Diego Elizondo’s dream is kindled in an 8,000 square-foot gym at the Tazmanian Boxing Club in Carson City.
Among 14 amateurs in the club, Elizondo stands alone as the only professional fighter.
Inside the gym, family members help Elizondo through his regular routine. One of his three nephews holds a punching bag, bracing for each thunderous strike by the 20-year-old lightweight.
Once Elizondo enters the ring, he’s joined by father and Jose Elizondo, who works the mitts. Together, father and son go through various combinations, showcasing Diego’s lightning quick hands to go along with his nimble feet and cat-like reflexes.
The Tazmanian Boxing Club has become a second home for him, but Elizondo is eager to break out of his comfort zone. He returns to the ring for his fourth professional bout on Saturday, June 8, against Sergio Vega at the Reno-Sparks Convention Center.
“This place is like home to me,” he said. “I’m always here training with family, just waiting for my next match.”
A victory in this highly anticipated matchup can help put Elizondo’s talents on the map. Several promoters will be in attendance to potentially sign the young boxer.
“That’s exactly what I’m hoping for,” he said. “God willing, that will happen. If not, that’s OK — either way. I hope to get signed, that’s the ultimate goal to take that step forward in my career and put me in a better financial place.”
Cisco Rodriguez, owner of the boxing club, has seen Elizondo’s progression since he was 2 years old. With 136 amateur and 22 professional fights, Rodriguez knows the sweet science.
He believes Elizondo has the tools to build a boxing career.
“Diego has always shown an interest in boxing. … His strengths are his power and footwork. Like all boxers, there is a lot of room for improvement. He can improve his combinations and hand speed and using the entire ring. … He has the talent, dedication and heart to make it.”
Vega stands in Elizdono’s path to stardom. The Sacramento, California native is 2-0 and both fights ended in TKO. Vega, 25, is at 5-foot-7.
Both fighters are southpaws, but Elizondo has the height advantage at 5-foot-10 to complement plenty of reach to land long-range jabs and hooks. His physical traits will be used against the smaller-sized Vega.
“We’re going to have to take over the fight right away,” father Jose Elizondo said. “We’re going to tip the fight to how we want it to be. … I think (Diego) is the better fighter and we’re gonna box this guy. We have the height to do what we want and we’re not going to mess around.”
Elizondo is 2-0 with a four-round draw in his last appearance against Canton Miller on May 4, 2018. At the end of the second round, Miller landed a low blow at the bell. Many more would follow in the fourth round. The referee allowed Elizondo time to recover but did not take a point from Miller.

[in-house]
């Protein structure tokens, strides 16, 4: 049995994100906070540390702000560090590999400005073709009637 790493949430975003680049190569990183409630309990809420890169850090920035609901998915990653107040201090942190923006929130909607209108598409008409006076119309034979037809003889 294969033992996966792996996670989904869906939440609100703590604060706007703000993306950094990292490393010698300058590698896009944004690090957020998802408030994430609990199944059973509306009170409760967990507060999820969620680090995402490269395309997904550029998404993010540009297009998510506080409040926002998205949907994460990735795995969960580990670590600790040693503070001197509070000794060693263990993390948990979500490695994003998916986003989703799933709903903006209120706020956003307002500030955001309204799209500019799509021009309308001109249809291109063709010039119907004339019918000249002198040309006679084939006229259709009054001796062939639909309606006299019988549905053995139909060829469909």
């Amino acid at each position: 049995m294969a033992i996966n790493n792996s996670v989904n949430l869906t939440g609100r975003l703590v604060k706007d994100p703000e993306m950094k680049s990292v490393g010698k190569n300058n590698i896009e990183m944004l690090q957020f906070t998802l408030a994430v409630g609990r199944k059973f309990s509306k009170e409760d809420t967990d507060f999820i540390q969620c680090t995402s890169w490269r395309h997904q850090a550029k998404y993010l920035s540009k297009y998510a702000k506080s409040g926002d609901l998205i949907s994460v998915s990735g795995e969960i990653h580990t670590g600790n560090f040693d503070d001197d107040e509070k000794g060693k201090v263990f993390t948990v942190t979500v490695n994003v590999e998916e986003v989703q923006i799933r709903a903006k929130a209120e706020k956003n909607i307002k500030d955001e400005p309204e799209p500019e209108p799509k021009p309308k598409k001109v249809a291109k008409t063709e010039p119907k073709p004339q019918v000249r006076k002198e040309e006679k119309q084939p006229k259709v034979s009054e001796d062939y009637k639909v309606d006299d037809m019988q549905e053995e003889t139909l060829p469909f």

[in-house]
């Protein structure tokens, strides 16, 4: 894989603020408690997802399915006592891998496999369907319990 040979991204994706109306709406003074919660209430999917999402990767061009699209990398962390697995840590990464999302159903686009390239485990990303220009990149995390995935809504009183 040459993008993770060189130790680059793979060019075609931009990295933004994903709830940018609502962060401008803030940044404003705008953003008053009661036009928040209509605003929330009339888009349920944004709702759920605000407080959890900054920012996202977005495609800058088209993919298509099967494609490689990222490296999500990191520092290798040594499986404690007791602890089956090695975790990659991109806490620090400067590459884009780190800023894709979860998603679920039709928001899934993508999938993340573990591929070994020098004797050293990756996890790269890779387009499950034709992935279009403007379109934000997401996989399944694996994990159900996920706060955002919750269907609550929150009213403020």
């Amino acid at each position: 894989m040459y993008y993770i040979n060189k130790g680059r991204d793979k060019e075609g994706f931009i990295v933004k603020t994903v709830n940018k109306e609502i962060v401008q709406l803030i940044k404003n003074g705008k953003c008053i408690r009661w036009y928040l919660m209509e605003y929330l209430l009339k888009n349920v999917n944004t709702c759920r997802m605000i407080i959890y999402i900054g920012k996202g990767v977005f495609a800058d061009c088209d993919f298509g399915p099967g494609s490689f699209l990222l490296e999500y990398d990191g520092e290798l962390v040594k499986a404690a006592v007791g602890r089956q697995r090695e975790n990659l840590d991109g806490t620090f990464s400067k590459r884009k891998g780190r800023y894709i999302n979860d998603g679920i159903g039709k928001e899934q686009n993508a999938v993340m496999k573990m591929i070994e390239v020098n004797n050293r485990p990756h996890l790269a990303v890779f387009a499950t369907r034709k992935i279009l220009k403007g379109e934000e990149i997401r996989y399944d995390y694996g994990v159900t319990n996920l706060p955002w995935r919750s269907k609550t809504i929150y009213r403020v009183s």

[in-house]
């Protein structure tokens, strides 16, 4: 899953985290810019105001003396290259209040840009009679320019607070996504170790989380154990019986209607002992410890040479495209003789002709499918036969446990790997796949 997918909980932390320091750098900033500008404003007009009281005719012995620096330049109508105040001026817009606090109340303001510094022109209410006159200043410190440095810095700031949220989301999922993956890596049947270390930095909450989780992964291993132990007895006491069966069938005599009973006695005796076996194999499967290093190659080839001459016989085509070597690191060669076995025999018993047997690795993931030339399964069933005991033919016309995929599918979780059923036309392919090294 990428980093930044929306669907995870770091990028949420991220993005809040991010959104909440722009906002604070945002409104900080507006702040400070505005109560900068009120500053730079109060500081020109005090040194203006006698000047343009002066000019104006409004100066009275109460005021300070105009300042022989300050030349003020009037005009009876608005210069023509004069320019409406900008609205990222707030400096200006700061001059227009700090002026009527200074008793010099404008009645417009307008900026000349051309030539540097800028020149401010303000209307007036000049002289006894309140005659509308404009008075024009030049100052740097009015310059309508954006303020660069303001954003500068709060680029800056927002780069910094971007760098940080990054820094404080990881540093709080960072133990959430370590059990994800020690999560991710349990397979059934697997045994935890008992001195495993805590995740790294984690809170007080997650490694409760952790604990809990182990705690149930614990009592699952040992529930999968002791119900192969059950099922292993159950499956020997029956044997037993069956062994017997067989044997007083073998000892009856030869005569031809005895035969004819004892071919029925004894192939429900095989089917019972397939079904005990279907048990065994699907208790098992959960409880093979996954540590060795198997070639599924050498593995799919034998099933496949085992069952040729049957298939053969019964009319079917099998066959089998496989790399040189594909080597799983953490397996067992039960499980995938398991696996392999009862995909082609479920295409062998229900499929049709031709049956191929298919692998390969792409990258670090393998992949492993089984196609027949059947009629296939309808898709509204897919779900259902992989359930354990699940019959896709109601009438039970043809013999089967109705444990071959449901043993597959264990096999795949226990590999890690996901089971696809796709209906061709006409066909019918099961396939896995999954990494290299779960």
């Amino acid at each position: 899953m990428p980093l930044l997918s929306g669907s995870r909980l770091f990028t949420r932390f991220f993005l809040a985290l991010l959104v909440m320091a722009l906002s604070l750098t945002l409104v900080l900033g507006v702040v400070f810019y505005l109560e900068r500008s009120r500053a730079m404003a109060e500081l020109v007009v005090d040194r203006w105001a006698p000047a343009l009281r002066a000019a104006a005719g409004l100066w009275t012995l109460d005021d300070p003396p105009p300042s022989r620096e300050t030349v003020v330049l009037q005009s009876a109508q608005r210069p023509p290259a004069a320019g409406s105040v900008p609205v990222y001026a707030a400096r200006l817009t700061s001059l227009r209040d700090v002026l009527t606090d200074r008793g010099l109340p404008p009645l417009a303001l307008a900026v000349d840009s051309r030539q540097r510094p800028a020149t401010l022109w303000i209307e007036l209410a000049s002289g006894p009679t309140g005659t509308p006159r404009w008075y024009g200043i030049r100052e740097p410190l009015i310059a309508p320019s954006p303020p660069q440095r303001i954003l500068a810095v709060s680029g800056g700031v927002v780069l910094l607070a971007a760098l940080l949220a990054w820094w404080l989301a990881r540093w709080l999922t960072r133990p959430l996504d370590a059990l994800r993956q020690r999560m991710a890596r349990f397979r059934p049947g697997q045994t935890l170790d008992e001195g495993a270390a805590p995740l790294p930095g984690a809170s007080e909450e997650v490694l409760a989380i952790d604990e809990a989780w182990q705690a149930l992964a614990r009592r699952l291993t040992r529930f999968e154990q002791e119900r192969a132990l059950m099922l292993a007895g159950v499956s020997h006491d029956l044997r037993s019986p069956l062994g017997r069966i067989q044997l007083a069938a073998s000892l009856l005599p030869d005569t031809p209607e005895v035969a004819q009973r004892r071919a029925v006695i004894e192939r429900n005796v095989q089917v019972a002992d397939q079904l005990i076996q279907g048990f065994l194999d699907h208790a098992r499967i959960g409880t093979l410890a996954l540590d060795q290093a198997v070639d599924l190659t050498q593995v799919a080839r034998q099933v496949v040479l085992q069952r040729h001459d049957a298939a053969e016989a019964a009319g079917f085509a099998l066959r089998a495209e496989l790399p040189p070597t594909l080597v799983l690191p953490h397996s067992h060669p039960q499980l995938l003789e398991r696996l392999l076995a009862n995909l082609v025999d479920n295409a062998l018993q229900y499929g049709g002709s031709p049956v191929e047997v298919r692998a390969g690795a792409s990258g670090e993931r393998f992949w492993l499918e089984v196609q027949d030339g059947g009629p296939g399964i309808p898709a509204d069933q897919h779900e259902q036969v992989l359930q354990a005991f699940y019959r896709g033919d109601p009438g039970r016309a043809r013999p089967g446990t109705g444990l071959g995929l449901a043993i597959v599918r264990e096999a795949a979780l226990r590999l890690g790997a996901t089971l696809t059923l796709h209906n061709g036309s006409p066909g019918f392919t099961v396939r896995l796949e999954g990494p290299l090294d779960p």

The young boxer has learned from the Miller’s pro-tactics.
“He definitely surprised me with that,” he said. “It was just a little bit different. It’s a different experience. … Even though it bugged me, it’s the adversity that taught me I have to deal with that.”
Despite his powerful left hook and nimble footwork, it’s Elizondo’s perseverance that sets him apart. He often fights with a chip on his shoulder coming from a smaller-sized town and gym.
Elizondo turns his edginess into motivation once he steps inside the ring. His fight against Vega is just stepping stone to reach his ultimate goal.
“I just use it to fuel me,” he said. “I’m going to treat this fight like any other one in my career.”
In the battle of the two left-handers, the matchup can’t come soon enough for older brother Chuey Elizondo, who has served as a sparring partner. He and Diego’s three nephews, two nieces and sister will be cheering him on ringside.
“We’ll all be there for him,” he said. “He’s grown a lot to where his punches have really started to hurt. He’s still my little brother, but he’s not my little brother anymore.”
— Isaiah Burrows
Nationally televised main event
WBO featherweight champion Oscar Valdez (25-0, 20 knockouts) will seek is sixth title defense in the main event when he faces Jason “El Alacrancito” Sanchez (14-0, 7 KOs). The 12-round bout will be broadcast at 7 p.m. on ESPN, along with a 10-rounder between light heavyweights Sullivan Barrera (22-2, 14 KOs) and Michael Seals (22-2, 16 KOs).
The undercard features Stockton’s Gabriel Flores Jr. (13-0, 6 KOs) vs. Salvador Briceno (15-3, 9 KOs) from Guadalajara, Mexico.
The live boxing begins at 3:30 p.m. The local fighters might be the first to fight. Reno’s JJ Mariano makes his professional debut against Fresno’s William Flenoy in a four-round welterweight bout.
Mariano is a graduate of Reed High School and is a student for the University of Nevada, Reno, where he has competed for the school’s boxing team. He also has competed in Golden Gloves tournaments.
“I’ve been looking forward to fighting professionally for about a year now.” Mariano said in a press statement. “Being able to have your first pro fight in your hometown is something special.”
Promoted by Top Rank, in association with Let’s Get It On Promotions and Atlantis Casino Resort Spa, tickets for this world championship event priced at $103, $68 and $43 (including facility fees) are on sale now and can be purchased via Ticketmaster.com or in person at the Atlantis Casino Resort Spa gift shop.